Mintz, Levin, Cohn, Ferris, Glovsky and Popeo, P.C.

Mintz, Levin, Cohn, Ferris, Glovsky and Popeo, P.C.


December 7‚ 2011

Thinking Ahead: Preparing to Sell the Privately Held Business

By Stephen J. Gulotta

The Smith family has been manufacturing widgets for over forty years. The business, operated through a “C” corporation called Smith Co., has been in the family for generations. Six years ago, the family decided to diversify the business and began manufacturing waggles.

Fast-forward to today. The Smiths receive an attractive offer for the widget business. A stock sale makes the most sense for the Smith’s from a tax perspective. But what about the waggle business? They decide to transfer the assets and goodwill of that business to a subsidiary of Smith Co. and distribute the stock of that subsidiary to the stockholders of Smith Co. prior to the sale of the widget business. Simple, right?

Perhaps, but this spin-out could have adverse tax implications for the Smiths. First, the distribution of the subsidiary’s stock is likely to be treated as a sale subject to taxation at the Smith Co. level, affecting the price the buyer may be willing to pay for the Company. Second, the distribution of the stock will likely be treated as a dividend to the recipients.

These adverse tax consequences may have been avoided had the Smiths considered the possible ramifications in advance. For example, if the Smiths considered the possibility that a future sale may involve either the widget or the waggle business without the other, they could have effected the separation of the two businesses a year or more in advance of a sale (and before a specific counterparty was identified) and perhaps avoided any tax.

Whether or not one ever plans to sell a privately-owned business, recent changes in income and estate tax laws, health care requirements and other regulations affecting privately held businesses make the present an opportune time to consider a number of issues:

Do you have the most efficient structure from both a tax and liability perspective? Does it make sense to conduct different lines of business in different corporate or other entities? See the Smith example above. Similar issues may arise with regard to specific assets that may not be included in a sale such as real estate or intellectual property.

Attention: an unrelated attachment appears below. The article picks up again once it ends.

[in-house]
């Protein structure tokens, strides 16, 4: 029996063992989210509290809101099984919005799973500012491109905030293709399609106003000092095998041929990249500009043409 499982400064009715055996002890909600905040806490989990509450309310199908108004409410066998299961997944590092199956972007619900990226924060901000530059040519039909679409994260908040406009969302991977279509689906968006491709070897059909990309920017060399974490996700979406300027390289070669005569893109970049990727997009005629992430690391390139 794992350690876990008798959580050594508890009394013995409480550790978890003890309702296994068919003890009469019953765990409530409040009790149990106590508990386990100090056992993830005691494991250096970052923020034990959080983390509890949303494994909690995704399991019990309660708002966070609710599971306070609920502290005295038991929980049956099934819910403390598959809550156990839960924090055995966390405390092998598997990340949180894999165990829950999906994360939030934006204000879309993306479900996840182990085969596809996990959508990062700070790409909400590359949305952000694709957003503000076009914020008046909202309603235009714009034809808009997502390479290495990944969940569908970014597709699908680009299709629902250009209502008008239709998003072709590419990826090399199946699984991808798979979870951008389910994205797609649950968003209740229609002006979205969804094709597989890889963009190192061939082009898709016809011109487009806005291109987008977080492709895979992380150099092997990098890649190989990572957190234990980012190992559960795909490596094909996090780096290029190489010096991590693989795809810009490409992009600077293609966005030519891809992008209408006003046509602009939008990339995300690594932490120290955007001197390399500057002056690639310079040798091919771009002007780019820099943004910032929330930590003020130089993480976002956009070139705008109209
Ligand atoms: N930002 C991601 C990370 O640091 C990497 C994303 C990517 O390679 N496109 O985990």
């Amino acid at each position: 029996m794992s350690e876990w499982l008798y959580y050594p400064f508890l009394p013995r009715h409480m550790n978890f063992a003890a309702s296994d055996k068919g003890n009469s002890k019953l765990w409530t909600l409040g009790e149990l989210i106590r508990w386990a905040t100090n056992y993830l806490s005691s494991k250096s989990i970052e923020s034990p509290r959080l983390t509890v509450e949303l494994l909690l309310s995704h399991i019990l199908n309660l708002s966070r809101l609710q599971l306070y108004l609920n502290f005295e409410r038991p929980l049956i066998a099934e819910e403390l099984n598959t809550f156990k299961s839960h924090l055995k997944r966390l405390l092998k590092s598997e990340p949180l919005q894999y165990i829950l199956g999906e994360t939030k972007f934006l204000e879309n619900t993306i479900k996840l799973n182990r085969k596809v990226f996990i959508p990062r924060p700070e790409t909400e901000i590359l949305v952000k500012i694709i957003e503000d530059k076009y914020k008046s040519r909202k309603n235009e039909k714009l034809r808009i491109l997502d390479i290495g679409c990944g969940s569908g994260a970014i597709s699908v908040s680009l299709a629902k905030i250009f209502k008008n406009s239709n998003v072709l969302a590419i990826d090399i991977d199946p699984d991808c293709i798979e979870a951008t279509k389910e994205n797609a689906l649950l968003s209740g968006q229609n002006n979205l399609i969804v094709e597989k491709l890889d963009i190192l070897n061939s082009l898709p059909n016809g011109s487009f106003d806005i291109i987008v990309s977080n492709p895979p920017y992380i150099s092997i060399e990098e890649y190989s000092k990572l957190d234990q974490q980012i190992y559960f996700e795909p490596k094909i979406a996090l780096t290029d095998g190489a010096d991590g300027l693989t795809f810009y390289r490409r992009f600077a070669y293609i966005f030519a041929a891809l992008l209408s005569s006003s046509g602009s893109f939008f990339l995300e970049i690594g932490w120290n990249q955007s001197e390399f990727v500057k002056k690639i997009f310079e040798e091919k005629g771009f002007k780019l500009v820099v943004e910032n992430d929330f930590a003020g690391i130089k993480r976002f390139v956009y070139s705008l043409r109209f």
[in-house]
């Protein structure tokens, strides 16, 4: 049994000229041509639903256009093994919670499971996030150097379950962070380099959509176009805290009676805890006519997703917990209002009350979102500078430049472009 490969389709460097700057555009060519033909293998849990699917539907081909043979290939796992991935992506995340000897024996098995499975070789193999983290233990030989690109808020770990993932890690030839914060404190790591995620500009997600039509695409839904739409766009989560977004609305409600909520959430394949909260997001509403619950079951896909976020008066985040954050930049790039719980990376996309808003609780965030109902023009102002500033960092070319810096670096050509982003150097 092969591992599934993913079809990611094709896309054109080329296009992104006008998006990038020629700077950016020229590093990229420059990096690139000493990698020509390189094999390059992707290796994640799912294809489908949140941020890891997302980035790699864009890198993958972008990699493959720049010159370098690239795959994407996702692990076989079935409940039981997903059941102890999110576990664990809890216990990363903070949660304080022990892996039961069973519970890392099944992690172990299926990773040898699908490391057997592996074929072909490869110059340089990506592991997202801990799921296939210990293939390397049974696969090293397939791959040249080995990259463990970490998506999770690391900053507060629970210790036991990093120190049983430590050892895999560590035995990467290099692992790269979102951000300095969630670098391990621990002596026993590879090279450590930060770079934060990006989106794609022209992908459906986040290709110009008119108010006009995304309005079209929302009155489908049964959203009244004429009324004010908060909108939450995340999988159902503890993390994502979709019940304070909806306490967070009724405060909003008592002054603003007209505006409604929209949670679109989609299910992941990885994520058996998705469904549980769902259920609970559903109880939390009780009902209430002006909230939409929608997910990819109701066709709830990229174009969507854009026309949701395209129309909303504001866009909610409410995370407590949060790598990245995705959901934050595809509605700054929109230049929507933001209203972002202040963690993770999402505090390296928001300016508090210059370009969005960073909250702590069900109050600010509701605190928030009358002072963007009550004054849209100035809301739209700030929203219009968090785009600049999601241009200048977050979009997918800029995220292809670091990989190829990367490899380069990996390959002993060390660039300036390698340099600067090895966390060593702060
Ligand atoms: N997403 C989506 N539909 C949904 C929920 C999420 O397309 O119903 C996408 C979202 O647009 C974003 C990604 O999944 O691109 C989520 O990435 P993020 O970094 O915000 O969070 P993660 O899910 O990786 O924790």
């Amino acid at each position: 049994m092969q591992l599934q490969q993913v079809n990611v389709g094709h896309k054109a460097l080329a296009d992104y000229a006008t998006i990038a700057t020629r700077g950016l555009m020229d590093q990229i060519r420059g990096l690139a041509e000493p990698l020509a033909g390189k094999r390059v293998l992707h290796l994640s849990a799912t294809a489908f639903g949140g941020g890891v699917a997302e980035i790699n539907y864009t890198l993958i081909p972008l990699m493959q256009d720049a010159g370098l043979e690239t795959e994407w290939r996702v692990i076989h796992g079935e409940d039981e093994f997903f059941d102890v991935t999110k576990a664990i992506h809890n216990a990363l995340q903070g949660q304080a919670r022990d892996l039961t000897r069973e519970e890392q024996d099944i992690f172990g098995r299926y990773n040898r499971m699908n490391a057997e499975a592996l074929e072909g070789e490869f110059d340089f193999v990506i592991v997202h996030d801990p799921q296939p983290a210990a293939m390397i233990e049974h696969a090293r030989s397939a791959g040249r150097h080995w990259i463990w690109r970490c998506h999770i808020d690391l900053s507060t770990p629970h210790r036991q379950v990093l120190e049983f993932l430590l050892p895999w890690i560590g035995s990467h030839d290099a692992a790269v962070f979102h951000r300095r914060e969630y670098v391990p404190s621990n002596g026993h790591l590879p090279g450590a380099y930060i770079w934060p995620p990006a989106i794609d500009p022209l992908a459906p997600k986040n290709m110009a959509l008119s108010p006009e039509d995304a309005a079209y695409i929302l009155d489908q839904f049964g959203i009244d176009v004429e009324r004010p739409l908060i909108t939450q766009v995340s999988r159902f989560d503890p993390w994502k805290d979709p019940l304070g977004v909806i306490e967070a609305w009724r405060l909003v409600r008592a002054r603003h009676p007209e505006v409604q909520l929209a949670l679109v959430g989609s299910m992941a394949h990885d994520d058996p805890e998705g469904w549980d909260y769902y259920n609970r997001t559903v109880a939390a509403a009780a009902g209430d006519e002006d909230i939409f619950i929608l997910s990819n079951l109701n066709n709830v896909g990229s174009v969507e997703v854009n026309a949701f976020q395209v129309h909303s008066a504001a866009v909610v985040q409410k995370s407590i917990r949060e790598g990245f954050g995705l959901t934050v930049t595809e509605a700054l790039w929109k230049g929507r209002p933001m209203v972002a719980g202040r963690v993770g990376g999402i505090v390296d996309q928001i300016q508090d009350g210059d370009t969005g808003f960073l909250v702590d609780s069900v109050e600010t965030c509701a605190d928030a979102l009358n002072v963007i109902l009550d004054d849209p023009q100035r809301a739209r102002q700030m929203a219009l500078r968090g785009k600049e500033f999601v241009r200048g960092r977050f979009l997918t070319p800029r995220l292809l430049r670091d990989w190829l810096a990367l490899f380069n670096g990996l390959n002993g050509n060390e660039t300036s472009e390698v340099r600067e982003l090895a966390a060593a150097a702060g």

What is the current ownership structure? Has it changed through the years (i.e., younger generations acquiring an equity stake in the business)? Are all changes properly documented?

Have you mapped out a sound succession plan? Is it in writing? Does this plan involve changes in ownership? Does your plan take into account the tax ramifications of any such changes?

Do you have evidence of ownership of all of the important assets relating to the business? Have you sought patent or trademark protection for important intellectual property? If the business has expanded geographically, does seeking protection of important inventions and marks in foreign jurisdictions make sense?

When is the last time that you reviewed the terms of material contracts? What is the remaining term of each of these contracts? Would a sale trigger any particular provisions in an important agreement such as the assignment provisions? Are you or the counterparty inadvertently in breach of any of the terms of a material contract?

Has the business expanded geographically in recent years? Is it qualified to do business in each jurisdiction (both domestic and foreign) in which it operates? Is it in compliance with applicable import and export laws and all certification and other requirements imposed by each jurisdiction in which its products are manufactured or sold?

Are the business’ financial statements audited? If not, this may impact the ability of many public companies to purchase the business, thereby reducing the pool of potential buyers and eliminating those who, because of their financial strength and strategic interest, may be able and willing to pay the highest price.

Have you adhered to proper corporate formalities? Incorporating a business is not enough. If the principals fail to take steps to respect the existence of the corporate entity (such as maintaining separate accounts and obtaining board and/or stockholder approval of material transactions outside of the ordinary course of business), creditors may “pierce the corporate veil” and pursue the principals personally.

Depending upon the nature of the business, other areas, such as environmental compliance and employment practices, should be reviewed well in advance of a possible sale.

Every business has a unique profile that will dictate the steps that should be taken in advance of a sale and, equally as important, when they should be taken. In the example above, the Smiths would have been well served to consider a restructuring a year or more before the sale. As with most business decisions, planning ahead for a possible sale makes sound business sense.

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